New tactics to meet 2020 deforestation goals
Over the last 15 years, an impressive number of companies have set ambitious forest targets in their supply chains. As of September 2017, more than 470 companies in the food and agriculture sector have pledged to eliminate deforestation from their supply chains. The Consumer Goods Forum a group of 400 global companies with over $3.1 trillion in assets for example, pledged to achieve zero net deforestation by 2020.
2020 may have seemed like a long way off when they were planning, but with less than 20 months to go, it’s not surprising that companies and NGOs are looking for ways to drive progress at a faster rate. Despite the fact that companies continue to make commitments and implement those pledges, progress remains slow. Many of these commitments were built on the idea that purchasing certified deforestation-free commodities would materially reduce forest loss the theory being that if enough companies signed on, commodity-driven deforestation would stop. However, the reality is that even as commitments are at an all-time high, deforestation rates are still rising. The initial theory of change focused on certifications seems to be insufficient to solve deforestation.
So, as 2020 approaches, what new theories of victory will companies need to utilize in order to meet their 2020 sustainability targets and ensure that forest loss halts for good? To answer this question, leading companies, have begun exploring and implementing innovative ideas to drive deforestation reduction. These new tactics include:
Radical transparency: In February, Unilever was the first consumer goods company to publicaly disclose the palm oil mills and plantations from which it sources. Total transparency allows full accountability because the public can see all activity associated with Unilever’s palm supply chain.
New land-based targets: Mars, Inc.’s Sustainable in a Generation Plan includes a goal to hold flat the total land area associated with its supply chain. This ambitious goal is built on the science of planetary boundaries. Per Mars’ website: “Science says no more than 15 percent of land globally should be cultivated for crops. Today, the planet is right on the cusp of this threshold with 13 percent of land being cultivated as of 2010.”
Jurisdictional approaches: Companies such as Unilever, Marks & Spencer, Walmart, Olam, and Tesco have stated support for jurisdictional or landscape-scale approaches to deforestation reductions, reflecting a shift from a supply chain specific approach to deforestation to a more comprehensive, multi-stakeholder approach.
EDF believes that the last tactic jurisdictional approaches is a game changer for companies striving to meet 2020 deforestation goals. Through the jurisdictional approach, governments and companies, alongside NGOs, local communities, producers, and other stakeholders work together to promote sustainable development across an entire landscape. Governments, intent on increasing agricultural production while keeping forests standing, develop ambitious plans and policies to conserve forests that can complement the deforestation mitigation efforts of companies. In turn, companies aiming to achieve their sustainability targets can help create viable growth opportunities for the region by participating in the jurisdictional process, providing technical or financial support, or agreeing to source from the region.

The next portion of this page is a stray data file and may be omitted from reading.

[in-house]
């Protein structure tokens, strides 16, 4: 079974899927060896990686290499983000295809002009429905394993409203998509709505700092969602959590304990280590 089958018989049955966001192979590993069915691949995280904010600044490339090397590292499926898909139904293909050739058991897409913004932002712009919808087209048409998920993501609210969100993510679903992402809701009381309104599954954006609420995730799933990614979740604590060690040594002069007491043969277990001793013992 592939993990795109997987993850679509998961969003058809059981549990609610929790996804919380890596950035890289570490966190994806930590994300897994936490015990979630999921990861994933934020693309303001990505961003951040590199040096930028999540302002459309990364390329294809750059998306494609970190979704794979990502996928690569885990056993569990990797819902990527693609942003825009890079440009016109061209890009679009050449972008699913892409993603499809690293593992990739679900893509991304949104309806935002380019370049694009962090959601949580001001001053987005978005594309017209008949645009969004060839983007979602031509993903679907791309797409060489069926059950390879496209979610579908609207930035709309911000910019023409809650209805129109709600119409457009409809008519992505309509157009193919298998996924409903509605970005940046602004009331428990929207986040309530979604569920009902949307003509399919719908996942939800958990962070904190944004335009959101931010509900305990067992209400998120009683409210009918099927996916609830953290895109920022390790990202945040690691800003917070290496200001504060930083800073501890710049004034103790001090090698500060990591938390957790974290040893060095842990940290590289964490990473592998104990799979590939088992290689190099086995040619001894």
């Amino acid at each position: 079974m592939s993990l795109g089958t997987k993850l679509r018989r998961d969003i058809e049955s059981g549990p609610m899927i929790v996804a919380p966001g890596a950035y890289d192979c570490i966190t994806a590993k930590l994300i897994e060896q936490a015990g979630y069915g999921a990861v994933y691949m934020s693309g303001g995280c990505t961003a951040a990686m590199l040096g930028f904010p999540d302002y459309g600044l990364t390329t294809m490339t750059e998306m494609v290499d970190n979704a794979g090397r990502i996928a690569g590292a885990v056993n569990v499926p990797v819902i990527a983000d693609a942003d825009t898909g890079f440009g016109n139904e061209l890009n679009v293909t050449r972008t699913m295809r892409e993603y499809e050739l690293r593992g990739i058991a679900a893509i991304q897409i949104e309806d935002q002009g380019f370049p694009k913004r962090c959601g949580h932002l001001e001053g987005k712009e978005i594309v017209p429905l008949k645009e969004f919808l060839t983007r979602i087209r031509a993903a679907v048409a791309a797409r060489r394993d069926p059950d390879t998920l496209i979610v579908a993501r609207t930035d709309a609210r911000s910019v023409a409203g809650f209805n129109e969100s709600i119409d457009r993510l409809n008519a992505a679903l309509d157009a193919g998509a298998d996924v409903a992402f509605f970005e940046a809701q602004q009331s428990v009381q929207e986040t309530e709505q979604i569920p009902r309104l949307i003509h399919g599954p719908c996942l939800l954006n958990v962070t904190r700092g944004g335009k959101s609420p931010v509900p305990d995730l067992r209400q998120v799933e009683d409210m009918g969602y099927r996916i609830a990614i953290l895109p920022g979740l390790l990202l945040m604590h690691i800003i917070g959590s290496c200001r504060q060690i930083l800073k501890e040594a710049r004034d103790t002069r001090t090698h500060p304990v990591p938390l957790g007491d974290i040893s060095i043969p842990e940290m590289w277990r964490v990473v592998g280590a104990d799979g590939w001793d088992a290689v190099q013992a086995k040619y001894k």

One promising jurisdiction that is ready for corporate engagement is Mato Grosso, Brazil. This agricultural powerhouse produces nearly 30 percent of Brazil’s soy and has the largest cattle herd in Brazil, with more than 30 million cattle. From 2004 to 2014, Mato Grosso demonstrated that it is possible to reduce deforestation while increasing agricultural productivity. To ensure a continued increase in agricultural productivity and strong forest protection, Mato Grosso’s government created the Produce, Conserve and Include (PCI) strategy.
This leading jurisdictional approach aims to increase productivity across the state, all while maintaining native vegetation cover and reducing deforestation. The PCI’s ambitious goals add up to huge environmental benefits over six gigatons of avoided emissions by 2030. Recognizing that meeting these aggressive goals requires a multi-stakeholder effort, the PCI brings together government agencies, civil society, producer groups and companies to achieve its goals.
As more jurisdictional approaches like the PCI are developed and implemented, greater corporate involvement will be essential. Here are five ways companies can engage in jurisdictional approaches:
Identify potential jurisdictions with which to engage, considering environmental performance.
Engage in the multi-stakeholder process in these jurisdictions.
Provide technical or financial support to on-the-ground projects that drive toward the broader jurisdiction’s goals.
Commit to source from a jurisdiction aiming to meet sustainability goals as a way to send the signal that sustainable development goals can drive access to markets.
Voice support for jurisdictional approaches in deforestation communications and policies.
As companies continue to think about how they can meet 2020 forest goals, EDF encourages companies to expand the arsenal of tactics they use. By engaging in cross-sectoral jurisdictional approaches, companies can drive landscape-wide forest protection and provide proof of concept for a viable deforestation reduction approach.